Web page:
He used a shamrock so they said.
For the Telling of the Trinity.
It is the stuff of legend and myth and the reason to put on green and share a pint.
Some parade their revelry without shame and wish the holiday wasn’t on a Sunday this year.
We aim too low.
We settle, down down down into the legends and myths and miss the truth of the matter.
The truth that contains the real wonder, the real reason to celebrate.
The truth is this; that the boy, Maewyn Succat, woke up one morning not knowing this day, like all the days the Lord has made, was an ordained one. He was about to be captured by a band of Irish raiders and sold as a slave to a fierce and terrifying druid romancing darkness on the Emerald Isle and God was in the whole thing.
He was forgotten, a foreigner, an exile on a brutal island painted green and godless.
But loneliness is fertilizer for God who makes something out of nothing and from it He grew the boy into a prayer warrior.
Maewyn’s prayers….his conversations with God yielded a boy grown to manhood who knew the Shepherd’s voice.
One day in the perfect timing of things ordained, Maewyn dreamed.
He dreamed a voice speaking:“Thy ship is ready for thee.”
So Maewyn went. He escaped through 200 miles of hill and dale and black thorn and cragged rock to the ship, but when you know the Shepherd’s voice you will follow Him anywhere.
Then one day, again, in the perfect timing of things ordained, he dreamed.
He dreamed of a man coming to him with letters penned with Irish words. Maewyn heard voices.
“We beg you, young man, come walk amongst us once more.
So Maewyn went.
He took the name Patricius and went back to the land of his enslavement. It was here that Patricius lit a bonfire to celebrate the resurrection of Jesus and it was here that he met the wrath of the Tara’s High King. Only the High King of Tara was allowed to light the first bonfire…anyone else doing so was executed. Fury consumed the King of Tara and he summoned Patricius.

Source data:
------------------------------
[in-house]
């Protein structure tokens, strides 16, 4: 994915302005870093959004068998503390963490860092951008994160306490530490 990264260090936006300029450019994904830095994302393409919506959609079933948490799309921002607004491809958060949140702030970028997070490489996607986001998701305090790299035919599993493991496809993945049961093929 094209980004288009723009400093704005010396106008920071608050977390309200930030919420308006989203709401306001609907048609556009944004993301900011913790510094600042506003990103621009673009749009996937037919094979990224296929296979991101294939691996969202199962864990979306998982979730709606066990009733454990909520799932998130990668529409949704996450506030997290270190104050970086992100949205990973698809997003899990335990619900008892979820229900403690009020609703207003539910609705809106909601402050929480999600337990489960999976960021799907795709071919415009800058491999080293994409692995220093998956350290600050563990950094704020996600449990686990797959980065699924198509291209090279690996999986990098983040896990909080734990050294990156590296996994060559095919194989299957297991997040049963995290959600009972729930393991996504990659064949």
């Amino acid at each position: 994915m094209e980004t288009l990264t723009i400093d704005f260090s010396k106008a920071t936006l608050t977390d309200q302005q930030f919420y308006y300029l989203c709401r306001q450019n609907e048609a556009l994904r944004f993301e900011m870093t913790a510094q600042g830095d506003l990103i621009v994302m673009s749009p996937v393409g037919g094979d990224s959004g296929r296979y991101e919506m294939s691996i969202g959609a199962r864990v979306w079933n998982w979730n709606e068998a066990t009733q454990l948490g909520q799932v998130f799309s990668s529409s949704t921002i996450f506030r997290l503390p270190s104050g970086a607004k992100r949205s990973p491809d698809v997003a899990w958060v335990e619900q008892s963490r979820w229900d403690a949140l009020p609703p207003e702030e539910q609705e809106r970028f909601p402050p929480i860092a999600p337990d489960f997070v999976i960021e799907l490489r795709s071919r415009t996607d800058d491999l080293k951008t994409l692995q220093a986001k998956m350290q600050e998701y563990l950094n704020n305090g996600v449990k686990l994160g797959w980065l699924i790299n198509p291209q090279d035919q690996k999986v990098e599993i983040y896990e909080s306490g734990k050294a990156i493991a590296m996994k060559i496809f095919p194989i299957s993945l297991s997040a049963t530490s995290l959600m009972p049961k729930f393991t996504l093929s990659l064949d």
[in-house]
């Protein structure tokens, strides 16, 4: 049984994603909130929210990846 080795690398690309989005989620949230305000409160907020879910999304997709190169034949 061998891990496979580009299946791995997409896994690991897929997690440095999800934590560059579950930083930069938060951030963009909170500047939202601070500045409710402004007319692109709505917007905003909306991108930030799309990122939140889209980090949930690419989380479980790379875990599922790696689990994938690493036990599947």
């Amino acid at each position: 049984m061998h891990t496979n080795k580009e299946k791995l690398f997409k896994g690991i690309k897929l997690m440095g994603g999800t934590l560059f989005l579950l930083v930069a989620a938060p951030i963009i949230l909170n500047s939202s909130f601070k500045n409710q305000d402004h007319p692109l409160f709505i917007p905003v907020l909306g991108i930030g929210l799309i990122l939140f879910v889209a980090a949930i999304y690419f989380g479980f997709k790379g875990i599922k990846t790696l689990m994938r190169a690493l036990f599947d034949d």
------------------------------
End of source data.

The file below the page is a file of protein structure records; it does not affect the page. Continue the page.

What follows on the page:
When summoned, Patricius opened his mouth.
When the words, May God arise and His enemies be scattered spilled out of his mouth and a darkness spilled down from heaven and the king’s guards took each other for the enemy and the ground began shaking, It Was Finished for the King of Tara.
The next morning, Easter day, the pagan king came humbled and kneeling like we all do when we witness resurrection power. So began the mission of Patricius, Patrick the saint, of lighting fires in the hearts of the Irish for the next four decades. God was in the whole thing.
A St.Patrick’s Day worthy to be celebrated is the one where we remember that God is in all of it and He will waste nothing. He will even take our enslavements, our dire circumstances, whatever the enemy has meant for evil in our lives and use it to bring freedom to others.
We are Joseph and Naomi and Esther and Maewyn, the rescued and the rescuers.
The St. Patty’s Day legend pales in the redemptive light of the real man called Maewyn who said this:“We ought to fish well…and diligently as the Lord exhorts. Hence, we spread our nets so that a great multitude and throng might be caught.
Perhaps this is the best of Irish blessings:
May you fish well.